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Campion: It is Shrove Tuesday, and all have been shriven in readiness for Ash Wednesday tomorrow and the beginning of Lent, the time of our fast. Be mindful of this poor priest who can't shrive himself of his own sins! Of all the homes of Lancashire, and Yorkshire, and the Midlands, which I visit, this house provides the most lovely welcome and the greatest time of peace. It is the kindness and spirit of Mrs Clitherow that I find here, and this kindness is known throughout this City. I have heard people of all kinds - even heretics - speak of her: how they love to claim her as their friend, as I do, a pearl to them and a light, and the irrepressible guest of their banquets.

Margaret: Get away!

Campion: Even the beggars vie as to which she loves best! I know there is no better counsel given in the whole of York than that given by her.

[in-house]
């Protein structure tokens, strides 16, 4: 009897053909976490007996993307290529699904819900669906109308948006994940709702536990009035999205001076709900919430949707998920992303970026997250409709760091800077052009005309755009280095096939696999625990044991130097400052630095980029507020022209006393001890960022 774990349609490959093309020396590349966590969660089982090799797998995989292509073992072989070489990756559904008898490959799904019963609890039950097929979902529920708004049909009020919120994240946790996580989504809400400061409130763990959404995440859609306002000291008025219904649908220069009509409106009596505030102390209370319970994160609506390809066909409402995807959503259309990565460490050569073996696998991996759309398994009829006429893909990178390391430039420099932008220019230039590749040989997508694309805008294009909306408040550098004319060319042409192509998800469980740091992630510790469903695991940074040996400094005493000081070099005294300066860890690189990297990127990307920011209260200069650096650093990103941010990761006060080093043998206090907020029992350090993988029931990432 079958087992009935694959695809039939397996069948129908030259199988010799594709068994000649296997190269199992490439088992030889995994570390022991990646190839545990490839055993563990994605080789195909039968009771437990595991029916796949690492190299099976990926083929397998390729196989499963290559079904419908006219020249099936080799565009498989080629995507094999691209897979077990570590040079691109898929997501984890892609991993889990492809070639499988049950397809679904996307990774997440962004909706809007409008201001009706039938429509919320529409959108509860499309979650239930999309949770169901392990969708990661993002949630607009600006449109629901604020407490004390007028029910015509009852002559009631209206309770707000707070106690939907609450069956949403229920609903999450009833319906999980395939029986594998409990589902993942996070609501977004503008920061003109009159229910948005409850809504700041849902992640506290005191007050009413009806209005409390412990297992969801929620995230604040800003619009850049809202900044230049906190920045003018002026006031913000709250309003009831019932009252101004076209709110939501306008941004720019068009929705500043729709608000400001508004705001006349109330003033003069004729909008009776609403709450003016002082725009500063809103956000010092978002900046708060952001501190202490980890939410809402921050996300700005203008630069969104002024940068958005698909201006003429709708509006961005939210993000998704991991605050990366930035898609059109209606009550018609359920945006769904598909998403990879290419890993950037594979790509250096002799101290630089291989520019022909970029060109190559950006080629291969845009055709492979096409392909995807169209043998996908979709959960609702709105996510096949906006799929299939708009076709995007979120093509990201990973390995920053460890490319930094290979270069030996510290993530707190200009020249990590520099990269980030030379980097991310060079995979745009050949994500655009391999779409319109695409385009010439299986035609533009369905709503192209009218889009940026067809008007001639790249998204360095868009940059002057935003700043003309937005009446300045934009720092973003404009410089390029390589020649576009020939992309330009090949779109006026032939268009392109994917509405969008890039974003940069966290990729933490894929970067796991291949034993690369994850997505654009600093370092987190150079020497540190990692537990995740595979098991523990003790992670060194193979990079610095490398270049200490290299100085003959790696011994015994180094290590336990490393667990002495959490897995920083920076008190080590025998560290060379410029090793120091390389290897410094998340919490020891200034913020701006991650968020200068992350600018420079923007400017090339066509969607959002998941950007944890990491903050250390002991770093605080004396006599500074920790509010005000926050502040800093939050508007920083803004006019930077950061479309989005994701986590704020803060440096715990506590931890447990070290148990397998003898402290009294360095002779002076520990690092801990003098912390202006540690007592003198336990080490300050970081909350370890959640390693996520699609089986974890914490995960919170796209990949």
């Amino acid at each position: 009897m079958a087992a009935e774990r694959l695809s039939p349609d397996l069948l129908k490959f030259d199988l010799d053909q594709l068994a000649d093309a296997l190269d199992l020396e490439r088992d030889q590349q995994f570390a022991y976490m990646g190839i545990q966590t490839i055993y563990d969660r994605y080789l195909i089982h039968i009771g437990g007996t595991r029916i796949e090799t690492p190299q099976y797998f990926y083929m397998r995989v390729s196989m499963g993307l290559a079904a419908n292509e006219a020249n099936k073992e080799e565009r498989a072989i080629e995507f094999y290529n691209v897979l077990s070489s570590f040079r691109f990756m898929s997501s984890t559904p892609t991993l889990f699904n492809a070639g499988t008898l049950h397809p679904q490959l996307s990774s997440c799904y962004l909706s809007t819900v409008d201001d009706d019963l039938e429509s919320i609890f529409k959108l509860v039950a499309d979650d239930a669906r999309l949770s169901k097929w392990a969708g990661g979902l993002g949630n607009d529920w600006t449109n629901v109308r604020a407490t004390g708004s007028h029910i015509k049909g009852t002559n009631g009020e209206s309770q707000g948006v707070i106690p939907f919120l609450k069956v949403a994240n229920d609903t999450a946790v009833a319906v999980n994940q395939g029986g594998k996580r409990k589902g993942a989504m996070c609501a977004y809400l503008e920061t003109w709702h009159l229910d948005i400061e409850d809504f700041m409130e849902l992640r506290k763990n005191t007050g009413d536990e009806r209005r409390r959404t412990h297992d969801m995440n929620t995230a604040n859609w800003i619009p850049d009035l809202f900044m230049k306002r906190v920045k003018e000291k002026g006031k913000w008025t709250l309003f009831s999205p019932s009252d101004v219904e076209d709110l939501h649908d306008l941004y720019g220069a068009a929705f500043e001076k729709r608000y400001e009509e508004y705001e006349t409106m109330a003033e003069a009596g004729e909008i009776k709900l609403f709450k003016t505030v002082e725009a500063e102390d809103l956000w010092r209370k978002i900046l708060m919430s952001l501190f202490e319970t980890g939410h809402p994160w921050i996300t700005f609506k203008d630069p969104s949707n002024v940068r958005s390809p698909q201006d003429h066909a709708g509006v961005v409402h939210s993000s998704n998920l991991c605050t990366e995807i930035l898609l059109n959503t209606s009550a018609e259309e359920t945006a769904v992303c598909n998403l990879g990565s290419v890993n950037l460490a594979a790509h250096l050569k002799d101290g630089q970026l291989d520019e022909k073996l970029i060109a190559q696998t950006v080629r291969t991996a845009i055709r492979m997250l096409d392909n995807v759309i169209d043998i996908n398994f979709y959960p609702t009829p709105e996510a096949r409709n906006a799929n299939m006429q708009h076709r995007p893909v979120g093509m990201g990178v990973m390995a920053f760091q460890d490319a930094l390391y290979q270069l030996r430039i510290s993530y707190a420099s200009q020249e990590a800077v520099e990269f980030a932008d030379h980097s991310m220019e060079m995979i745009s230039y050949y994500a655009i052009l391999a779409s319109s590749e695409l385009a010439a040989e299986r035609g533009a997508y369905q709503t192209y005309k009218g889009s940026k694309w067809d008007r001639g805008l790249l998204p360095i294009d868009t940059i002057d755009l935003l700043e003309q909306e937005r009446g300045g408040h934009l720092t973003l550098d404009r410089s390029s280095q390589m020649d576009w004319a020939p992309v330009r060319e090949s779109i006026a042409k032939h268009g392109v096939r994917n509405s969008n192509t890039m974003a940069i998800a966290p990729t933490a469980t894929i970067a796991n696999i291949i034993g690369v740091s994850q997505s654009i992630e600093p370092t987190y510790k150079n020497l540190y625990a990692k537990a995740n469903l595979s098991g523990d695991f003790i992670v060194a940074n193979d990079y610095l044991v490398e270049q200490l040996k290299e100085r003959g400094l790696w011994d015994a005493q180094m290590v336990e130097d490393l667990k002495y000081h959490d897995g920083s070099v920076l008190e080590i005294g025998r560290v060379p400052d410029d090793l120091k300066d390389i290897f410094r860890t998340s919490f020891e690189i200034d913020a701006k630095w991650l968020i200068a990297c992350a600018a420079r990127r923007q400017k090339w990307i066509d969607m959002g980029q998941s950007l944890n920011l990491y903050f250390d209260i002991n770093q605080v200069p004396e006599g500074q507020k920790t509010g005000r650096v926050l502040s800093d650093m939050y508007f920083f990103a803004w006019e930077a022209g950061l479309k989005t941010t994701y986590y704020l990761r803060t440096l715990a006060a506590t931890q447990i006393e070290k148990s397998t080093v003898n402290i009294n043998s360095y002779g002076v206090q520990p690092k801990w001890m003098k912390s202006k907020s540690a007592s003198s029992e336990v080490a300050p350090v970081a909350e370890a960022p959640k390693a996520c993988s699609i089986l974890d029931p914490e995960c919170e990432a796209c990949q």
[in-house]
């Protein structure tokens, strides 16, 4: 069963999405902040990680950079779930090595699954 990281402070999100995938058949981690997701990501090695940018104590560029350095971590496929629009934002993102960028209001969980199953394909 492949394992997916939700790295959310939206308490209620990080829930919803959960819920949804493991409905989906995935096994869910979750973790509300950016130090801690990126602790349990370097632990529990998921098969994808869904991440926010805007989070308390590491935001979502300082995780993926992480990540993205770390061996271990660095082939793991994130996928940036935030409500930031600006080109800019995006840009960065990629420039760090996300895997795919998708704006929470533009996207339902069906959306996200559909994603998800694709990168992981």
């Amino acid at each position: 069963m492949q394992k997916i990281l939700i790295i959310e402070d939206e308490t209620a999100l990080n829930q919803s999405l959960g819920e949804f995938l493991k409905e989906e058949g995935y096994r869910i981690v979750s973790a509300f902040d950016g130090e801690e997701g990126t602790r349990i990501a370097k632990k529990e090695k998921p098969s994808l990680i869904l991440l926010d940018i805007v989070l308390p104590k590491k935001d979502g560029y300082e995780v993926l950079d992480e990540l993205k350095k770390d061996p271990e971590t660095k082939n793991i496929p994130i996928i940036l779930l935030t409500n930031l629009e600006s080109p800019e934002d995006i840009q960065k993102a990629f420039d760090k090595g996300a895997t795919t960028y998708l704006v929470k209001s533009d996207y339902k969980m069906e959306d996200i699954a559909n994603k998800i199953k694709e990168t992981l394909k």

Campion sits. John Clitherow stands.

John: I've drunk a little too much cider - so Maggie tells me. But one thing I wish to say with my heart: when I married Margaret Middleton, I married the Pearl of York.

John Bretton stands.

Bretton: Here's to the health of the Pearl of York!

All stand, except for Margaret.

All: The Pearl of York!

They sit. Margaret stands.

Margaret: Thank you, but I'm not used to making speeches.

They laugh.

Margaret: Especially with Father Campion here, and him having made a speech to the Queen herself when he was a student at Oxford. But it's the children's bed time, and since tomorrow is the start of Lent we have prepared our own mystery play to start the season.

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